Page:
Without mincing words, one could easily declare that “The Train” is one of the best black & white action movies in the history of cinema. Frankenheimer’s wide-angles, tracking shots, invisible dolly shots, camera cranes wonderfully depict the coordinated activities of railroad men, on a much grander scale. The way Frankenheimer and his Production Designer (Willy Holt) decorated the set to create that realistic feel is nothing short of amazing. These are the days, when a film-maker wants a huge armored vehicle to dress up the background, a team can make it up through visual effects (of course, there’s no doubt that the special effects isn’t an easy task). But, in those days of practical effects, it is hard to believe the amount of details the technical crew has achieved. The two locomotives colliding at each other near a railway crossing, plus the final sabotage attempts by Labiche makes up for the movie’s most unforgettable set pieces. But, the depth of focus, Frankenheimer shows even in the film’s trivial moments is something on the level of masters like Kurosawa. Huge rail cranes, armored train engines, massive cannons, and much more real railway hardware are deeply framed, adding to the genuinely organic chaotic activities. One of my most favorite tracking shot in the film happens at the end, when Colonel tries to stop a convoy & command them to load the paintings. The camera moves left & right, before fixing upon the argument between Colonel and the convoy’s officer. The camera once again moves as the convoy officer barks orders, and gradually with a good tilt effect, it finally settles on colonel Walheim’s face. And in those entire beautifully orchestrated camera movements, nothing in the background goes out of focus.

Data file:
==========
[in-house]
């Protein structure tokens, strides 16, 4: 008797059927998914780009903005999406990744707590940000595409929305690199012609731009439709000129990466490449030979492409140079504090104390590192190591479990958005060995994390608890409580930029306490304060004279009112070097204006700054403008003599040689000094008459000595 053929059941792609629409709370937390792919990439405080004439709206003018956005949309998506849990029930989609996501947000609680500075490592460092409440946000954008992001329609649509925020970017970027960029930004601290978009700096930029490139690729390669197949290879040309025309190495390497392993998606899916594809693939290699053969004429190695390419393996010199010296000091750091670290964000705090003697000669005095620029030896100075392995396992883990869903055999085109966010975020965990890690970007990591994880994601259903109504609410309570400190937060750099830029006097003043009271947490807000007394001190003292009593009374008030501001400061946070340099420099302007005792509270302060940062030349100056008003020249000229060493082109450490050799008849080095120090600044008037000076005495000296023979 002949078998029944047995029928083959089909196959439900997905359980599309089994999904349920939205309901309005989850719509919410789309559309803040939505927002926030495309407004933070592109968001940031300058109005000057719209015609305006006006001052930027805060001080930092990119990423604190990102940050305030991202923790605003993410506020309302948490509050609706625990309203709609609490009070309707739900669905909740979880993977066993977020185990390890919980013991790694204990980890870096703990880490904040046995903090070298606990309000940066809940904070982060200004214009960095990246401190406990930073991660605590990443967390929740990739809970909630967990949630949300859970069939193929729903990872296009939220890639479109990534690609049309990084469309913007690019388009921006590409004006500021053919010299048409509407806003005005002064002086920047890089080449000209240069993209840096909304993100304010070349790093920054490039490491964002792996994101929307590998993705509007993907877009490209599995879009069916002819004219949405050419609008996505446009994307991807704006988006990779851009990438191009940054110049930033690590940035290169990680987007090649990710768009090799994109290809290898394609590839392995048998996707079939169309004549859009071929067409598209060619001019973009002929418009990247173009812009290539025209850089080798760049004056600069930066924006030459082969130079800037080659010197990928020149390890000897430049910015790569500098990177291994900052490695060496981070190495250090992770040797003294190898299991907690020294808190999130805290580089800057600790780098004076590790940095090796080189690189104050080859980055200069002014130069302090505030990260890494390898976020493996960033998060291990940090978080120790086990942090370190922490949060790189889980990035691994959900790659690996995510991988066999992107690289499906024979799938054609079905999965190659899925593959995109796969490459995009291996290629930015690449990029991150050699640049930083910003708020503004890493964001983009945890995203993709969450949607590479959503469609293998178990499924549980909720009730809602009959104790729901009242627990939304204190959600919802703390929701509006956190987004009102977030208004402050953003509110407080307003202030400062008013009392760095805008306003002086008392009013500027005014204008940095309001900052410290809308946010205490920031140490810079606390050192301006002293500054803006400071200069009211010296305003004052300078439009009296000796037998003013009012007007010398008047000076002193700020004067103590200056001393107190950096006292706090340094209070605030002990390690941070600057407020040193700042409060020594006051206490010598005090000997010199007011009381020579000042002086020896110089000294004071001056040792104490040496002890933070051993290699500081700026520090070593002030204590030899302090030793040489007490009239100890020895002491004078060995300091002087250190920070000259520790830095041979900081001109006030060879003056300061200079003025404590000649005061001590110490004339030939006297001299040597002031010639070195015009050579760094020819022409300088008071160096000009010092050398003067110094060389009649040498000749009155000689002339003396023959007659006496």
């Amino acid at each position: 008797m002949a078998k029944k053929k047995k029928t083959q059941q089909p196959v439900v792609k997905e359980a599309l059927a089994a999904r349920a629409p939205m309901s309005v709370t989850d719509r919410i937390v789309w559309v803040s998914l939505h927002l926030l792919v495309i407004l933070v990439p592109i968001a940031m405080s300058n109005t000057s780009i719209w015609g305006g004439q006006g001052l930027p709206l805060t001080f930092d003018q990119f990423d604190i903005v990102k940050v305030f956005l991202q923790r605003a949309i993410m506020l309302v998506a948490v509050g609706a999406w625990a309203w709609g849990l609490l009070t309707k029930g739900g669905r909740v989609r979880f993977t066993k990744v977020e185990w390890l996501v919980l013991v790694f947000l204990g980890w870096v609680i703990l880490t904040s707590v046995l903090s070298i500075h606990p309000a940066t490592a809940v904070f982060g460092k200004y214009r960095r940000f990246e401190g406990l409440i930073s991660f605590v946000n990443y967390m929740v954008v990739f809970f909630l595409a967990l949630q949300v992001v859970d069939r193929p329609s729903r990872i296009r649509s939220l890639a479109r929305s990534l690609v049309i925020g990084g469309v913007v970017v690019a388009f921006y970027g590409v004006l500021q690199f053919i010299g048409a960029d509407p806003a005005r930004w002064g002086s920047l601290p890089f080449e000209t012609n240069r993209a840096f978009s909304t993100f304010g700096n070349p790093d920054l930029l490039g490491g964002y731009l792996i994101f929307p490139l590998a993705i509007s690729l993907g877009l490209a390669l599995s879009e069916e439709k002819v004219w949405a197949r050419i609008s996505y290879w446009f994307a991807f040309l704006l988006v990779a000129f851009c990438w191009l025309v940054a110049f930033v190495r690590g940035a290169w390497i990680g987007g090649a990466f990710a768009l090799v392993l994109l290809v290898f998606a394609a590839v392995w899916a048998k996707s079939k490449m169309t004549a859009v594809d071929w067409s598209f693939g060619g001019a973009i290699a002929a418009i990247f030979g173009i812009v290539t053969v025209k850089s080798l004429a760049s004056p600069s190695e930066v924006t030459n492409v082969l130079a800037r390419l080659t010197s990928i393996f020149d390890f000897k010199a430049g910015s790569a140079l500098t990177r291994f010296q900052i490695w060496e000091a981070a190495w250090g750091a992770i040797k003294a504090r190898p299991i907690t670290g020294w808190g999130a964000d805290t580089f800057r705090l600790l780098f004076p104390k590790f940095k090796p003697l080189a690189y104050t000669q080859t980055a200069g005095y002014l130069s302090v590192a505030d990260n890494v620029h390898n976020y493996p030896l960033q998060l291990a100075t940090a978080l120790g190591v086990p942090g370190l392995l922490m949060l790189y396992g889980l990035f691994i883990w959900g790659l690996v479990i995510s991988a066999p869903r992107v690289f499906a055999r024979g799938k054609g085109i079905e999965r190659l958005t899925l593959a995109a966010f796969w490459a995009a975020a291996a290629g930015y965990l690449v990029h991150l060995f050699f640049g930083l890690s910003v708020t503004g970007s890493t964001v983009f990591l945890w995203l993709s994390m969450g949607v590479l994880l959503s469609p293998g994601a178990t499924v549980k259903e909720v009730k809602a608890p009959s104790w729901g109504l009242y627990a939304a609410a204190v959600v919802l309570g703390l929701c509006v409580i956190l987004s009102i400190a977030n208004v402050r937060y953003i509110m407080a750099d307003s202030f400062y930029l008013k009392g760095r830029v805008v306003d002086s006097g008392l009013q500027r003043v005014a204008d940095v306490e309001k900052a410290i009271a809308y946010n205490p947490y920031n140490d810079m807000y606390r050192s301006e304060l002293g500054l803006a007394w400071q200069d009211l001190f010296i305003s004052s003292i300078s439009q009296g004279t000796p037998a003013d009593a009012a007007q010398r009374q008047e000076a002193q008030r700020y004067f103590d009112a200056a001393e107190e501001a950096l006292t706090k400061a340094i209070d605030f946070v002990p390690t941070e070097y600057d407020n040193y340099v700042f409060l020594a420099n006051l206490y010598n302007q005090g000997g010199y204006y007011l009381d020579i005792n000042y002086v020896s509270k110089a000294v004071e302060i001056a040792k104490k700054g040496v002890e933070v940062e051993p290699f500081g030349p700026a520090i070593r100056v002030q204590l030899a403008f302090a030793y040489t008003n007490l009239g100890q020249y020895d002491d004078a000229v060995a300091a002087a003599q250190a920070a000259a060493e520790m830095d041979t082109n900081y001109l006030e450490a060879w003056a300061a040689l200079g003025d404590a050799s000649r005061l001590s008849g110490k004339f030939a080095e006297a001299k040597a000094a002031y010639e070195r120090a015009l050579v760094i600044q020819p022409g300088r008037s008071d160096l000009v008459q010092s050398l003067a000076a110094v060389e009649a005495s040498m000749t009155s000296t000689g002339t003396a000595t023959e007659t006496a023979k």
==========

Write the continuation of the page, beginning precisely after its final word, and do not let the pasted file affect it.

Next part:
Director Frankenheimer never goes for fast-cutting, while filming the action sequences. He also never gives us moments to marvel at hero’s super human strength. Burt Lancaster’s athleticism is very good, but what we marvel more is the director’s precision in envisioning each shots to build the chaotic atmosphere. This precision and authenticity brings to mind the era’s great French film-maker Jean Pierre Melville (one of the “Train’s” cinematographer Walter Wottitz later worked with Melville in “Army of Shadows”).The director & writers were also sensible in designing the final confrontation between Walheim and Labiche (the aristocrat status of villain and the working class status of hero gives a fine emotional subtext to the proceedings). It is almost unbelievable to see a Hollywood film, where the hero doesn’t verbally retort to villain’s incendiary speech (“A painting means as much to you as a string of pearls to an ape. You won by sheer luck: you stopped me without knowing what you were doing, or why. You are nothing, Labiche -- a lump of flesh. The paintings are mine; they always will be; beauty belongs to the man who can appreciate it. They will always belong to me or to a man like me. Now, this minute, you couldn't tell me why you did what you did”). And, the image that follows Labiche’s answer to the Colonel starkly states the film’s message without any lame dialogues. The camera closely observes the corpses, littered in the tracks and the crates of paintings left out in the open. The juxtaposed images of corpses & crates make us feel that both are being weighed, aesthetically, putting forth the question: Are French art worth preserving so as to sacrifice the lives of dozens & more?
John Frankenheimer’s under-appreciated masterpiece “The Train” infuses serious, contemplative themes into an adrenaline-pumping action flick. Its technical achievements are in itself an invaluable art for the cinephiles.